Kwara State governor, Dr Abdulfatah Ahmed has charged his colleagues on the need to develop the agricultural sector of the economy as a sustainable means of generating the necessary revenue and providing employment opportunities for the teeming youth population.
The governor who gave the charge in a paper entitled “Projects and Opportunities in the States: Kwara State Demand-Driven Agriculture Model” at a Presidential Retreat of the National Economic Council (NEC) in Abuja on Tuesday, identified critical factors states must focus on to drive agricultural developments as supporting investments in logistics and irrigation in order to promote all season farming, allowing and protecting investments by the private sector and embracing data-driven decision making.
The governor added that states should initiate policies that would increase knowledge and benefits of commercial agriculture by farmers while the roles and importance of middle men in the demand driven platforms should be critically assessed to avoid bottlenecks.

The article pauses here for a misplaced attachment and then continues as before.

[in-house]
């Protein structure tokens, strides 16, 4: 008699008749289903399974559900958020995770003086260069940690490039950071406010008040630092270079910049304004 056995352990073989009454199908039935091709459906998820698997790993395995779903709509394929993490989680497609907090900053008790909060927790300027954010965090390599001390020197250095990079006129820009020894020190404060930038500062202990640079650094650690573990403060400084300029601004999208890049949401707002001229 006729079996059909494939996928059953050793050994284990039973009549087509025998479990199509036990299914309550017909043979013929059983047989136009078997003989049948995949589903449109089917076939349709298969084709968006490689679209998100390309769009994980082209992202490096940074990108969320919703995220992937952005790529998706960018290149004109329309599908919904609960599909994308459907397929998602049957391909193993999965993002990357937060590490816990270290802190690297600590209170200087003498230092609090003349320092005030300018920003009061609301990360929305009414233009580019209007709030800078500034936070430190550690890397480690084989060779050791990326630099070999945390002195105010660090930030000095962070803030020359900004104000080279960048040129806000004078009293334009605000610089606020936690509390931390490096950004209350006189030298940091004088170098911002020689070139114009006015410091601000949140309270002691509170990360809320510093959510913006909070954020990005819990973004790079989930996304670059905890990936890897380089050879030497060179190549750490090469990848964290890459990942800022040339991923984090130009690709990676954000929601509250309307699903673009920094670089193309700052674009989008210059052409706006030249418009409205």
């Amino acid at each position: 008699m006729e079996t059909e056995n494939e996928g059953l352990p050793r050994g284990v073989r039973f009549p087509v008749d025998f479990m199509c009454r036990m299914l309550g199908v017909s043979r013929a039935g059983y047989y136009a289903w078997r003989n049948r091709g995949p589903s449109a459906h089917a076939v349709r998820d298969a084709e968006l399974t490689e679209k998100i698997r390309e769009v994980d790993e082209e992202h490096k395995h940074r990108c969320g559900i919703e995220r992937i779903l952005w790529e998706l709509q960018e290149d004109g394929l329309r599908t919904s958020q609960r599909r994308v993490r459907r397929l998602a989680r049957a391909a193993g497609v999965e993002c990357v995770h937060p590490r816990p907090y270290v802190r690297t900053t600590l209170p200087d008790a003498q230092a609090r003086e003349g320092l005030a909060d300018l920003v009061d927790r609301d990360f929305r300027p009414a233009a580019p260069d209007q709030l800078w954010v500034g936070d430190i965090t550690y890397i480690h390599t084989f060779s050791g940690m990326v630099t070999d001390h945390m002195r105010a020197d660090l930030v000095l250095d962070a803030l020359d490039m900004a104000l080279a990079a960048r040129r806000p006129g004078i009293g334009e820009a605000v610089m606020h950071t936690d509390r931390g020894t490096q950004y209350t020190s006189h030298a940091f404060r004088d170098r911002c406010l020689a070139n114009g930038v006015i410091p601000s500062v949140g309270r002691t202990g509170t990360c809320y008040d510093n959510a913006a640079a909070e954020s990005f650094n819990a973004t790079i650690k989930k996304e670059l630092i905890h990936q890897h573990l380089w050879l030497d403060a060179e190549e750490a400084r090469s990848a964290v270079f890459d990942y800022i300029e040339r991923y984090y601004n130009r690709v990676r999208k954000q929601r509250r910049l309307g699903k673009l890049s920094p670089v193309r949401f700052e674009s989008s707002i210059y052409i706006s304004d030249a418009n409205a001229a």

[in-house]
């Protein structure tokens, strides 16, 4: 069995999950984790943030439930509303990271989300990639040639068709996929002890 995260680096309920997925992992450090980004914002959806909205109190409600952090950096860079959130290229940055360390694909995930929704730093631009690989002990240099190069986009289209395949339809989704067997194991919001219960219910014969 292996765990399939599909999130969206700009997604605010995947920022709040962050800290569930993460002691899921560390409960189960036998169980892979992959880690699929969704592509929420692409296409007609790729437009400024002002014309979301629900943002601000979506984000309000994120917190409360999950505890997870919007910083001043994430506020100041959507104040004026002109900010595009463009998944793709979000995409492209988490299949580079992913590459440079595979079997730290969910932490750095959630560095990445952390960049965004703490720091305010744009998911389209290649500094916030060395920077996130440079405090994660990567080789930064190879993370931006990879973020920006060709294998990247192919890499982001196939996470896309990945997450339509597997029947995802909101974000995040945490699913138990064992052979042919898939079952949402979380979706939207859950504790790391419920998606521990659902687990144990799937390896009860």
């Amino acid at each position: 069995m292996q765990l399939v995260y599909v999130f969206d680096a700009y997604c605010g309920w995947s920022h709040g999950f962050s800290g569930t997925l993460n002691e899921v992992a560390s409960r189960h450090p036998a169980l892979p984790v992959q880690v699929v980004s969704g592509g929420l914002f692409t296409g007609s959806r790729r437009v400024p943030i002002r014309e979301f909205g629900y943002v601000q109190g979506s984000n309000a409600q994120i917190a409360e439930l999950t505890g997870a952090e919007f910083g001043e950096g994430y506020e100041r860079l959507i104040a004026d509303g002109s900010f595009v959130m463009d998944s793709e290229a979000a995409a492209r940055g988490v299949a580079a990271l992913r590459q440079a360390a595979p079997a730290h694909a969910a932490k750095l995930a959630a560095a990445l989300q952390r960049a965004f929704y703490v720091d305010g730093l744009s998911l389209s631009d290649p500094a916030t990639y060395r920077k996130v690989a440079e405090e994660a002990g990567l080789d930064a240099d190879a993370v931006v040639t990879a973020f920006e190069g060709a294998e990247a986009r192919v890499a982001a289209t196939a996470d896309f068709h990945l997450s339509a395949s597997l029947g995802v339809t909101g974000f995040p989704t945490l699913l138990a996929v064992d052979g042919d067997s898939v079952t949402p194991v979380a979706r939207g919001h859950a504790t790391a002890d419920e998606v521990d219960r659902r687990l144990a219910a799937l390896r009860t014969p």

He stressed that economic infrastructure such as electricity, telecommunications as well as social infrastructure such as hospitals, housing and education should be developed to halt rural-urban migration by making live more meaningful for people in the villages to sustain their passion in agriculture.
The governor also said a major component of the states’ agriculture development model was the establishment of Agriculture Mall where transactions on every input in agribusiness could be carried out with ease. According to him these include seedlings and chemicals, financing and advisory platforms, technology, mechanization and extensive services, agriculture based laboratories as well as markets and marketing.
According to the governor, the Off-Taker Demand Driven Scheme initiated by the Kwara State Government to promote agriculture as business has so far recorded 65 percent completion circle of production. Dr Abdulfatah Ahmed said the scheme which concentrate on four crops, was financed with N214m in 2014, which increased to N365.8m by December 2015.